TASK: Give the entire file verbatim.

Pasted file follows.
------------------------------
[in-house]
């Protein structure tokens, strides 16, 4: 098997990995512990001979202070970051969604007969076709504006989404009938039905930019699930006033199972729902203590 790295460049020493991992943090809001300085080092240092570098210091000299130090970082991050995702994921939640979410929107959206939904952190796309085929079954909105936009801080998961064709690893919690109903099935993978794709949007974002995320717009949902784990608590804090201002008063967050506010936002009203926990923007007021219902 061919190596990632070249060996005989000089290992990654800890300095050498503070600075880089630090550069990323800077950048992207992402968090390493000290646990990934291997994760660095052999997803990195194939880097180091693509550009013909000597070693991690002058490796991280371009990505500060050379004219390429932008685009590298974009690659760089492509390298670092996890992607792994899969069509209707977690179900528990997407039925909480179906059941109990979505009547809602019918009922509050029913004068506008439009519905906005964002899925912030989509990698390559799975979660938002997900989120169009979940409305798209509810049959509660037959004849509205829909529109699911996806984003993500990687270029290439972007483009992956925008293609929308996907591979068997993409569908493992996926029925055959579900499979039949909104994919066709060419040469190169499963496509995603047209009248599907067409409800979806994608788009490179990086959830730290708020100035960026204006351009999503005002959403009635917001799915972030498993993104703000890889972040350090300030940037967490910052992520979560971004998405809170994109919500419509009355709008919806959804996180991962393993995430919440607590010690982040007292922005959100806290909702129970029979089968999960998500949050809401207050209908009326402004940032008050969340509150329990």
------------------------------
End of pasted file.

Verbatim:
[in-house]
């Protein structure tokens, strides 16, 4: 098997990995512990001979202070970051969604007969076709504006989404009938039905930019699930006033199972729902203590 790295460049020493991992943090809001300085080092240092570098210091000299130090970082991050995702994921939640979410929107959206939904952190796309085929079954909105936009801080998961064709690893919690109903099935993978794709949007974002995320717009949902784990608590804090201002008063967050506010936002009203926990923007007021219902 061919190596990632070249060996005989000089290992990654800890300095050498503070600075880089630090550069990323800077950048992207992402968090390493000290646990990934291997994760660095052999997803990195194939880097180091693509550009013909000597070693991690002058490796991280371009990505500060050379004219390429932008685009590298974009690659760089492509390298670092996890992607792994899969069509209707977690179900528990997407039925909480179906059941109990979505009547809602019918009922509050029913004068506008439009519905906005964002899925912030989509990698390559799975979660938002997900989120169009979940409305798209509810049959509660037959004849509205829909529109699911996806984003993500990687270029290439972007483009992956925008293609929308996907591979068997993409569908493992996926029925055959579900499979039949909104994919066709060419040469190169499963496509995603047209009248599907067409409800979806994608788009490179990086959830730290708020100035960026204006351009999503005002959403009635917001799915972030498993993104703000890889972040350090300030940037967490910052992520979560971004998405809170994109919500419509009355709008919806959804996180991962393993995430919440607590010690982040007292922005959100806290909702129970029979089968999960998500949050809401207050209908009326402004940032008050969340509150329990």